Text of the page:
Chrysalis Community Educators  deliver a range of education programs that promote respectful relationships and address issues associated with the harmful effects of domestic violence and sexual assault. 

Time period

Geraldton Sexual Assault Resource Centre was founded in 1985 and this was one of the organisations that was amalgamated to form Chrysalis in 2003.

Key achievements

Maintaining ongoing services for the women of the Midwest.

Key people and positions in the group

Elizabeth Bettridge, CEO

Sources

Information provided by Elizabeth Bettridge

Website: http://chrysalis.org.au


Cine-Matrix: Women in Film and Television WA

Purpose of the group

Cine-Matrix was a dynamic group of Perth women with the goal of having a presence in the film industry.

Its objectives were to act as an information and resource centre for women involved or interested in film and television and to facilitate and organise teaching film and TV skills to women—with a priority on utilising women’s skills.

Cine-Matrix also acted as a lobby group for furthering women in the industry, promoted screening and dialogue on film, supported women scriptwriters and helped women obtain funds for film and television projects.

Time period

Cine-Matrix was formed in the mid-1980s.

Key achievements

None given.

Key people and positions in the group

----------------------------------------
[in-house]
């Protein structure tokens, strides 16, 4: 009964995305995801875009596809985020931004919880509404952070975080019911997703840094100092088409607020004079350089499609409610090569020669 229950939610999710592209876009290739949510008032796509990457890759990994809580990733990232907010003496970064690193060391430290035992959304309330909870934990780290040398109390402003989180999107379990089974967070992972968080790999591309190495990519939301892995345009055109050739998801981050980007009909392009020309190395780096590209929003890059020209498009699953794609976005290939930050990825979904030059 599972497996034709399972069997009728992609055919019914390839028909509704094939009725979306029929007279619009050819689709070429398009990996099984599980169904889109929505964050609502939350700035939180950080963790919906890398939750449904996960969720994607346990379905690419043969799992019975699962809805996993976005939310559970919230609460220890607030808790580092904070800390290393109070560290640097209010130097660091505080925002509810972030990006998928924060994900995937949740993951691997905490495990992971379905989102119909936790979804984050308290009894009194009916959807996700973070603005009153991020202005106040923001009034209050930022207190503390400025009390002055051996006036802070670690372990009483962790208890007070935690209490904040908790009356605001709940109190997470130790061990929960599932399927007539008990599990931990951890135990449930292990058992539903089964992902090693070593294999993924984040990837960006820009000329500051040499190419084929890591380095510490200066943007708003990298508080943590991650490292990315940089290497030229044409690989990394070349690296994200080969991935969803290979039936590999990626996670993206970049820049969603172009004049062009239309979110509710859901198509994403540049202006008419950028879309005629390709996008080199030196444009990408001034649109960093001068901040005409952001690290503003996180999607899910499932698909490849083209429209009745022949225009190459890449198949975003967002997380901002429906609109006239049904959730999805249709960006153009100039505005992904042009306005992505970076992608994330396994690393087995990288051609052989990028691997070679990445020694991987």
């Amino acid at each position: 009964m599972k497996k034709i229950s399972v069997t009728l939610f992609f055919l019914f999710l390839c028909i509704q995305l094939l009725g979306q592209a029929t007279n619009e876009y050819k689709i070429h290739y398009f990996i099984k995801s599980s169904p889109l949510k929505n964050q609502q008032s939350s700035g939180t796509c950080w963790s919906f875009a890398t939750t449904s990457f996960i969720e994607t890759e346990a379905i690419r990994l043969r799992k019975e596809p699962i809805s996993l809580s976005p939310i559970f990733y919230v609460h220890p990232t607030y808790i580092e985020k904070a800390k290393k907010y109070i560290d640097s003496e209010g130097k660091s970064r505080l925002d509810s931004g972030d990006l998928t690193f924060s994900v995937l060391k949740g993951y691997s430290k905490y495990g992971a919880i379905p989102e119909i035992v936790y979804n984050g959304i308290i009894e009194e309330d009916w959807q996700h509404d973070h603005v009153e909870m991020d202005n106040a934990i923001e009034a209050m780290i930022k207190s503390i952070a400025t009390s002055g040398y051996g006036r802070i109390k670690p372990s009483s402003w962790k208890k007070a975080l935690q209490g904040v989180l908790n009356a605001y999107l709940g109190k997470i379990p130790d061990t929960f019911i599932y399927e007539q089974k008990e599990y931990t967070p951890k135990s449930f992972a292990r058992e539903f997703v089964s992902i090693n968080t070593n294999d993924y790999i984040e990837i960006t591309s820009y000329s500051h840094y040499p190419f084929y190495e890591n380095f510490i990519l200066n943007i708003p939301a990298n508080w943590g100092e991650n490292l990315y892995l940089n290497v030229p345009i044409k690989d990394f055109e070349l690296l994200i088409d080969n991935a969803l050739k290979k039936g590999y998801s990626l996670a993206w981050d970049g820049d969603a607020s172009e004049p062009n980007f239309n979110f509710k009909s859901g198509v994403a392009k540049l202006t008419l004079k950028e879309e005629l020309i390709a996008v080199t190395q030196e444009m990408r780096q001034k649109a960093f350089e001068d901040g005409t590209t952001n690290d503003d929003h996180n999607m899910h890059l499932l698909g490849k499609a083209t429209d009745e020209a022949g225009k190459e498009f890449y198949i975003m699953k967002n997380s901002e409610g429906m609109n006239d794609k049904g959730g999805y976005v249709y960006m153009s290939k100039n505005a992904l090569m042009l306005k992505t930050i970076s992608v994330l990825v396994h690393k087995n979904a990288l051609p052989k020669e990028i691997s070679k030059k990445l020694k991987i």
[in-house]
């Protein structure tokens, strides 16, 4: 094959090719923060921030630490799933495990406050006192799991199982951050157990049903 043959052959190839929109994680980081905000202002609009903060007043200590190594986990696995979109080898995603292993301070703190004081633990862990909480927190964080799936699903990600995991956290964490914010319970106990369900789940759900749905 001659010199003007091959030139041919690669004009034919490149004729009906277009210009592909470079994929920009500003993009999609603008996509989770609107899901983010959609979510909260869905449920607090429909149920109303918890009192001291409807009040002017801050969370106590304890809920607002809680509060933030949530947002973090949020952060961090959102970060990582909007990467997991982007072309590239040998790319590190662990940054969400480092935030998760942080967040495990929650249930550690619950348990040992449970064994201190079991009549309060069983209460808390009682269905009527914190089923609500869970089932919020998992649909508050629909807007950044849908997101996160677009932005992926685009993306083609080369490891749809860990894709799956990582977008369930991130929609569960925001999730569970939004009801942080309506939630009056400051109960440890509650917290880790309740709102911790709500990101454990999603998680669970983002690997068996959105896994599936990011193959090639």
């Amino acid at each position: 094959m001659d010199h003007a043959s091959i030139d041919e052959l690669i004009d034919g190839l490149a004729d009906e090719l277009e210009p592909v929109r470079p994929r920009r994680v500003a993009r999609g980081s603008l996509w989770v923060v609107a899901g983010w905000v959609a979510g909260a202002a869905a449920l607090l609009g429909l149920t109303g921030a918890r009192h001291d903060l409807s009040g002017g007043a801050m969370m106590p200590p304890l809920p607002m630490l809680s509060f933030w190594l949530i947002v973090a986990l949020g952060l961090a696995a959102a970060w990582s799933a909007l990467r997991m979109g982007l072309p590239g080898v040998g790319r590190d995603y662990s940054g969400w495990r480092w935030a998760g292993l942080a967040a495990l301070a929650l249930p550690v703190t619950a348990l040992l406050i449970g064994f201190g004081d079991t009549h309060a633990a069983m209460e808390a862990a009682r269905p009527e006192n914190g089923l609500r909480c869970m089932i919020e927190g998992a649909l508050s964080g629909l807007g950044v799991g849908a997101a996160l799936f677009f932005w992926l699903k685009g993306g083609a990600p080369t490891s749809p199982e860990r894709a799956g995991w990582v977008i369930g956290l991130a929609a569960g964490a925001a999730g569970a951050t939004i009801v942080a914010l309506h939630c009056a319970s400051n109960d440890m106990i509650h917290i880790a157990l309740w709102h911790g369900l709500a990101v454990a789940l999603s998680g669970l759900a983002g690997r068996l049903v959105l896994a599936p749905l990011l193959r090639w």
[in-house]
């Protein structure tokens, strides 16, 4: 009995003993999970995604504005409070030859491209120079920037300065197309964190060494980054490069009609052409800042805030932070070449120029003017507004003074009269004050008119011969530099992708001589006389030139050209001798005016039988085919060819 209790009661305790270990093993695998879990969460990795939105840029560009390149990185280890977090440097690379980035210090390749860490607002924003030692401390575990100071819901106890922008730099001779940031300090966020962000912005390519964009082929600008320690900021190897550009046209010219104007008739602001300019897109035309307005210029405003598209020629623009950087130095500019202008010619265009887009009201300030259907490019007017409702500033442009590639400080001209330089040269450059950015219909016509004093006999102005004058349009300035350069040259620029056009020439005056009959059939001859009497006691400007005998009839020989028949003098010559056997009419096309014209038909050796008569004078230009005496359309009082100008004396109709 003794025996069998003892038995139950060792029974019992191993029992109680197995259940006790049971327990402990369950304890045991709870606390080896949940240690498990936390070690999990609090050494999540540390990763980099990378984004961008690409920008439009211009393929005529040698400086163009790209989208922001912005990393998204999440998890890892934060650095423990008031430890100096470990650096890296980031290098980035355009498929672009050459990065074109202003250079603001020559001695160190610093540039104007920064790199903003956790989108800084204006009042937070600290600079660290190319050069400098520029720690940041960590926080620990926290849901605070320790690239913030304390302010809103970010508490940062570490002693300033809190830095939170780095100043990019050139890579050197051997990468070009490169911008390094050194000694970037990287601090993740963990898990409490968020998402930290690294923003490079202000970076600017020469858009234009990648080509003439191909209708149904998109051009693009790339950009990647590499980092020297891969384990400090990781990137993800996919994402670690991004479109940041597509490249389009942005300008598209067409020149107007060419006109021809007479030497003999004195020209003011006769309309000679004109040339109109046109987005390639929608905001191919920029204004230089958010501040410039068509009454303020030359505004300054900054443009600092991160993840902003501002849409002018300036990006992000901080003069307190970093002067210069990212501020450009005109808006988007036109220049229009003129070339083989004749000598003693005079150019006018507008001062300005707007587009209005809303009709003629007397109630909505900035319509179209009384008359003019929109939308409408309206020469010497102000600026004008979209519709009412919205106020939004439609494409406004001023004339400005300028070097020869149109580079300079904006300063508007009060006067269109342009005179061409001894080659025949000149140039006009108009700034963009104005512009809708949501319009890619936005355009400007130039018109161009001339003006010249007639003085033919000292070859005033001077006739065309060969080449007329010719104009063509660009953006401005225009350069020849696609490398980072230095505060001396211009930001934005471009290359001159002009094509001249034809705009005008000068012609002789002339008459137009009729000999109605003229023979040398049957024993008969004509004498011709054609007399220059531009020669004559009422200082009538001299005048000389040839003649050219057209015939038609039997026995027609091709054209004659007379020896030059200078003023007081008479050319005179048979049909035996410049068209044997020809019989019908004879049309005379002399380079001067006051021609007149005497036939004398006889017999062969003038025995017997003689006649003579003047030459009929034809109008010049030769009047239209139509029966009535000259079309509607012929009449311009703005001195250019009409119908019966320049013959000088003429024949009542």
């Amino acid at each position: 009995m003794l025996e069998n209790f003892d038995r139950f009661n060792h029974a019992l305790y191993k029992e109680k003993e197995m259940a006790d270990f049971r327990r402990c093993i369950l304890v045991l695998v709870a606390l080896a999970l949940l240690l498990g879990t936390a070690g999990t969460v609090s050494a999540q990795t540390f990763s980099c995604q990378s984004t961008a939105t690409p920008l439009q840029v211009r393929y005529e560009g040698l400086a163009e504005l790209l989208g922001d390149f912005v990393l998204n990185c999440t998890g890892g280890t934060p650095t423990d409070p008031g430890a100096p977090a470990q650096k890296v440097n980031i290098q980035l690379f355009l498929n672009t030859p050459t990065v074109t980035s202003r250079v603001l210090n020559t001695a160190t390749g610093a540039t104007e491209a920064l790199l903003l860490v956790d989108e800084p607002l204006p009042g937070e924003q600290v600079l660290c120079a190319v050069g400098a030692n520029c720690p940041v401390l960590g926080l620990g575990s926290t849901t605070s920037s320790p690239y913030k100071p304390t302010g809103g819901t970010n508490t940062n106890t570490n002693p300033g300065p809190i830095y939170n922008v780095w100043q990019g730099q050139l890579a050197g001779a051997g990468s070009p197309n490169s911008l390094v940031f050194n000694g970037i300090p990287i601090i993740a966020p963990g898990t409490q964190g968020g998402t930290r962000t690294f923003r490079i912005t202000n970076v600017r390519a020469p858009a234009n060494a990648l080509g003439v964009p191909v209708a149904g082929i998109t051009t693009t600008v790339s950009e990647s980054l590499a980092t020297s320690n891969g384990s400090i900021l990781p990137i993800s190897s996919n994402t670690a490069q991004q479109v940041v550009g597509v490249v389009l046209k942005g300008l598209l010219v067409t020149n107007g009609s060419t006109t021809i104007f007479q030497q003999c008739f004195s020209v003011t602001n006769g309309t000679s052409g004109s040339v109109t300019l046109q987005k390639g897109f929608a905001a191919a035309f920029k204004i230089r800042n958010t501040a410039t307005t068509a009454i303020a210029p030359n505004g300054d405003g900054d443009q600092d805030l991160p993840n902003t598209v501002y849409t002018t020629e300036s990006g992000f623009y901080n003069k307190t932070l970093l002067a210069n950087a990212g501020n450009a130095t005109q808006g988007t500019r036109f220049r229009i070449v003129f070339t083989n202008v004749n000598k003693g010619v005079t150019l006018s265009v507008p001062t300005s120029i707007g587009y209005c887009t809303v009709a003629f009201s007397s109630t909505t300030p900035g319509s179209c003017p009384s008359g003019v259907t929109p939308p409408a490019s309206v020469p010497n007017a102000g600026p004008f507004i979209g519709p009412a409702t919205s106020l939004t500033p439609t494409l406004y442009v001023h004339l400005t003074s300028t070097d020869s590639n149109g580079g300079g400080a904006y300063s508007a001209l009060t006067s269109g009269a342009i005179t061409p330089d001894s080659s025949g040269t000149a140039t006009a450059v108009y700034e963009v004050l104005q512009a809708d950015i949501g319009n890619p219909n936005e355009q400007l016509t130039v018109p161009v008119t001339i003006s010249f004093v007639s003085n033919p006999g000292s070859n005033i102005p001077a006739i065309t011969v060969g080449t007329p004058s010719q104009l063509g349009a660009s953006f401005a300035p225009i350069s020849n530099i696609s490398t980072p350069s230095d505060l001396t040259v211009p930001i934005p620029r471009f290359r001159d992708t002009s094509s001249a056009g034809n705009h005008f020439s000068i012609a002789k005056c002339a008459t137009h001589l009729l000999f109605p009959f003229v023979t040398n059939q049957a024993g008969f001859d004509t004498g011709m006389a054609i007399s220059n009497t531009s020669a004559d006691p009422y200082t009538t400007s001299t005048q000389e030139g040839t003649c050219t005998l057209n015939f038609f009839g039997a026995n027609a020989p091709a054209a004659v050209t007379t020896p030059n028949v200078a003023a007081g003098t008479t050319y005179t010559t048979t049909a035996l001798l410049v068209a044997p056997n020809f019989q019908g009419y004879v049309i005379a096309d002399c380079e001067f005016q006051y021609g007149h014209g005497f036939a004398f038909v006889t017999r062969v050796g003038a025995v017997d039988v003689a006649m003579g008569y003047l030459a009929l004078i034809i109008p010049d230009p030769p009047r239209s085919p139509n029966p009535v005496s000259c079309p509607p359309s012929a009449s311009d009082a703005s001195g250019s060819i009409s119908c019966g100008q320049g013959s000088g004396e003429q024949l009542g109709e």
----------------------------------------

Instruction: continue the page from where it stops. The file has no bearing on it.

Coordinator Heather Williams.

Sources

  • Collection of material relating to Cine-Matrix. Held at State Library of WA, detailed listing available (call number PR14339).
  • Women’s Collective, Sibyl. Perth, WA. Issues from 1974–1983 available from State Library of WA (call number 301.412 SIB).

Cockburn Women’s Peace Camp

Purpose of the group

This was a short-term group that involved a national peace convoy of women from all over Australia who congregated in a camp at Cockburn Sound, just south of Perth. The organising group was called Women’s Action for Nuclear Disarmament (WAND), which was later known as Women for Survival. The purpose of the protest camp was to oppose the US naval base, just offshore on Garden Island, and the servicing of nuclear-powered and nuclear-armed ships and submarines on the island. While an anti-nuclear protest, it was a feminist women-only campaign that specifically identified nuclear weapons and facilities as being a male extension of patriarchy, dismissing the voice and concerns of women advocating for the welfare of the planet and its people.

Women also opposed the use of local Fremantle women as ‘sexual bait’ and entertainment for visiting sailors and the impact it had on all women in the area. The philosophical motives and operational manner of the camp and protest were radically feminist in nature. Local newspapers and media were not sympathetic: articles from The West Australian, The Sun, Daily News and The Advertiser gave a large amount of coverage, rarely in favour of the protest. The camp was organised by a feminist collective but media spokeswomen are identified in the newspaper articles. About 150 women were arrested and charged at the protest.